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Disc golf on the rise in Iowa City

BY CONRAD SWANSON | JUNE 06, 2011 7:20 AM

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The sport of disc golf has blossomed for people of all ages in the last few years. It’s easy to learn, inexpensive, inclusive, and available to everyone from rank amateurs to more serious competitive players.

Although the sport has been around the Iowa City/Coralville area for decades, there has been a recent uptick in the number of participants. Bill Kallaus, who owns Funcrest Bait and Tackle near the Coralville Reservoir and sells discs, said he has noticed a substantial growth in the past five or six years.

“I see a lot of new faces,” he said. “I think it’s something to do with more college kids moving in.”

Participants have mixed opinions on the effect UI students have on disc-golf activity. Some say it’s a lot calmer on the area courses after most students leave for the summer, but others say the locals come out more often as soon as the students are gone. Kallous has noticed that when the students leave, the number of people playing “drops off somewhat, but there are still a lot of local people.”

Joshua Peary, who has played disc golf for five years, says he doesn’t view the students as too much of a problem.

“Crowds can pick up,” he said. “You see the occasional large group — usually students — [but] then you go.”

Peary estimated that the disc golfers can be male or female and run the ages between 15 and 50, which speaks to how diverse the players can be.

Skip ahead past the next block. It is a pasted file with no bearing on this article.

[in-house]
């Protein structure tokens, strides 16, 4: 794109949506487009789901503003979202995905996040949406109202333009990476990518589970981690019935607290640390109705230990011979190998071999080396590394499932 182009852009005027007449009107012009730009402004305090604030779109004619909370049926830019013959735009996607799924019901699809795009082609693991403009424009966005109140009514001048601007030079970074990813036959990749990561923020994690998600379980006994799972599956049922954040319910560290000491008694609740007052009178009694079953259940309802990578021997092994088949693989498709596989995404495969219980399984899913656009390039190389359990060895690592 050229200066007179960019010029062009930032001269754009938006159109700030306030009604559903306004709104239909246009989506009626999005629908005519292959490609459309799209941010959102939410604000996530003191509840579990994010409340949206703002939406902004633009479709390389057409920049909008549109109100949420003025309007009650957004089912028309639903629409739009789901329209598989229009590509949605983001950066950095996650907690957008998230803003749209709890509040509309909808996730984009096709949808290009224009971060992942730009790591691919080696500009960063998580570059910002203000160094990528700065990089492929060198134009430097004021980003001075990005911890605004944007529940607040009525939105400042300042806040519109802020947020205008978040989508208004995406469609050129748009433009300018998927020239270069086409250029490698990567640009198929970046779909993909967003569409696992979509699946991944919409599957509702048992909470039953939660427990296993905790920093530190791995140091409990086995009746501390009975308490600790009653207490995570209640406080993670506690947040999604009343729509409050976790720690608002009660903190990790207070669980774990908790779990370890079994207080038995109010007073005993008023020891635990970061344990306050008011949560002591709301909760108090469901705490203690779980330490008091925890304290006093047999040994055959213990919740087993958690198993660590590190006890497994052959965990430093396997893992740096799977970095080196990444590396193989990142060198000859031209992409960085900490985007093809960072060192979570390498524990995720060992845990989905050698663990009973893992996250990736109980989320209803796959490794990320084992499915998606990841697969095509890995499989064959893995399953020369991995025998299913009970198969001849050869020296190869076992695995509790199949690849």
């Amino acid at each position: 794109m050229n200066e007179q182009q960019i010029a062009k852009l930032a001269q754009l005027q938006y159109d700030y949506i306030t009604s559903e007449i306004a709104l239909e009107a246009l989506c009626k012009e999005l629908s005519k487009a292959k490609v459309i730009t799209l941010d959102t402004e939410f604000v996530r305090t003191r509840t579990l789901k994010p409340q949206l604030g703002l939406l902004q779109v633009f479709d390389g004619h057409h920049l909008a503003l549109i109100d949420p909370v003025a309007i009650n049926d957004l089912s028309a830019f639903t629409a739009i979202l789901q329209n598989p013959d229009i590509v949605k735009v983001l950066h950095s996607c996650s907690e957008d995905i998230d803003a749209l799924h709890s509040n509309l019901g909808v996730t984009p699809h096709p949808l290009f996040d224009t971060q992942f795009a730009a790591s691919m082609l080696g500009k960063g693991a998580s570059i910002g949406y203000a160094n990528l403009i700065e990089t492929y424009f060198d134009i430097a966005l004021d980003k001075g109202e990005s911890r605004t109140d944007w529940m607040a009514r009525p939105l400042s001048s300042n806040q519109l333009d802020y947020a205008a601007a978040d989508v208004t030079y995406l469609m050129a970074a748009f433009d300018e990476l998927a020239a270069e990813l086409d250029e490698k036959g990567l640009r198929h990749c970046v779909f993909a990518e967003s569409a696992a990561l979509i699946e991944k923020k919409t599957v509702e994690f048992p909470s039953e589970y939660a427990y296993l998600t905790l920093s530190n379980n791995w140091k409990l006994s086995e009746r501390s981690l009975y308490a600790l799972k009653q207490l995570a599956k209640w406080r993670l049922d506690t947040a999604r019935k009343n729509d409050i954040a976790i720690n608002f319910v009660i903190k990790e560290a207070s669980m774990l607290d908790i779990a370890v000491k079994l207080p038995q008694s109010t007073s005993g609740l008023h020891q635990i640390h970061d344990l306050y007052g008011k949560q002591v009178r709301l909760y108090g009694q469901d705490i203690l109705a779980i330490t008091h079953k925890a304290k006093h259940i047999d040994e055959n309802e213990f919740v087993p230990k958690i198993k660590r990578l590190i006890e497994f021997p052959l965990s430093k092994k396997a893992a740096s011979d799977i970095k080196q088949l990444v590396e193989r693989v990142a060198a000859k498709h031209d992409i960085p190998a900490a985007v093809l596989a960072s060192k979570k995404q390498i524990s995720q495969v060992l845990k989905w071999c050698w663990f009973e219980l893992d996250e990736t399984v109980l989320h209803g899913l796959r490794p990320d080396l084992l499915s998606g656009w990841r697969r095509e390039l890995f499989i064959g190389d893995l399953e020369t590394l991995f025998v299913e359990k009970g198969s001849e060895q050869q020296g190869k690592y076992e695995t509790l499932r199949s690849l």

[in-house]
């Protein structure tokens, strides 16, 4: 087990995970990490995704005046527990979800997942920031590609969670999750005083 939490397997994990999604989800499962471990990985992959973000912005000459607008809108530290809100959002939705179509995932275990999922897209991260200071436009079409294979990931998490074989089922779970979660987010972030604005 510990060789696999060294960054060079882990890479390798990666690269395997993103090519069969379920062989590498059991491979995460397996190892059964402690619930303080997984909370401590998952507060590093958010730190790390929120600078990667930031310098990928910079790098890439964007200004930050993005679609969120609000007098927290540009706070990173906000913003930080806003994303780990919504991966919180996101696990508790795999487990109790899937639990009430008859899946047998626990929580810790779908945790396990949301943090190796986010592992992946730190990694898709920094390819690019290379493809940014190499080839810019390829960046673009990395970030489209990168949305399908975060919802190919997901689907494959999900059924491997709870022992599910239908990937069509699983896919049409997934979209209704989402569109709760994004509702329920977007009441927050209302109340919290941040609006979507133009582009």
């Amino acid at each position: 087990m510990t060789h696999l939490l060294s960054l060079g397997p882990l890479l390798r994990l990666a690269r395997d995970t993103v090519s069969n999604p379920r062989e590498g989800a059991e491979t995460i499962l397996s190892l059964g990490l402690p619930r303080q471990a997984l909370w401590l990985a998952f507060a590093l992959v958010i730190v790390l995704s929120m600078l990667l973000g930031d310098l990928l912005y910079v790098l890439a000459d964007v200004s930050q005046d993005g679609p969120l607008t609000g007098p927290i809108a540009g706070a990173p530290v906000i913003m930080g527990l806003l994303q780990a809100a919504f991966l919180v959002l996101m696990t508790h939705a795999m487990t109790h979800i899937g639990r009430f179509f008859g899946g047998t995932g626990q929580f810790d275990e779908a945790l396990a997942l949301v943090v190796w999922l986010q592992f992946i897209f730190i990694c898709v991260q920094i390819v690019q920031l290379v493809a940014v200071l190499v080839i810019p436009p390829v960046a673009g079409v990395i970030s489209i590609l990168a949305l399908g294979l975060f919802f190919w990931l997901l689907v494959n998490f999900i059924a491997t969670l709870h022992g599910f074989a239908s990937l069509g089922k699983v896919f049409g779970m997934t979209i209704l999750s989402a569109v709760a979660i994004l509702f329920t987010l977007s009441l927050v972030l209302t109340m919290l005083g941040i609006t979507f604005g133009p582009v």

The courses can get crowded at times, however, making it difficult to play a round at a reasonable pace.

“I wish they’d put a new course in to take the pressure off,” Kallaus said when discussing the Turkey Creek course by the Reservoir.

Because disc golf has the potential to be a group activity, it has a large draw. People from all around the state can come and play nearly for free — the only cost is the one-time investment in a disc.

Many, such as 55-year-old Jim Albrecht, are introduced to the sport by their friends, and they find easygoing outdoor activity appealing.

“It’s not a competitive thing,” said Albrecht, who has played for around 10 years. “You pick up and you go.”

Many people have begun traveling to different courses. The Professional Disc Golf Association says Iowa has around 152 courses, each with its own geography and landmarks — similar to the way more traditional golf courses differ from one another. Peary lives in the Cedar Rapids area and frequents the local Jones Park course, but he also travels to Iowa City several times a week to play courses here.

Kallaus’ shop has a larger-than-average selection of discs, he said, which attracts people from out of town. He estimated Funcrest sells approximately 125 discs a week, and disc golf makes up between 60 to 70 percent of his business.

“I draw a lot of people out, some from as far as Des Moines,” he said. “If I didn’t have that going on, I’d be hurting.”

Kallous tries to specialize in knowledge about the discs, and sometimes he helps beginners learn more about the sport. He said he figures the simplicity of the sport is a large part of the attraction.

“There are no tee times,” he said. “You just buy discs, and away you go.”


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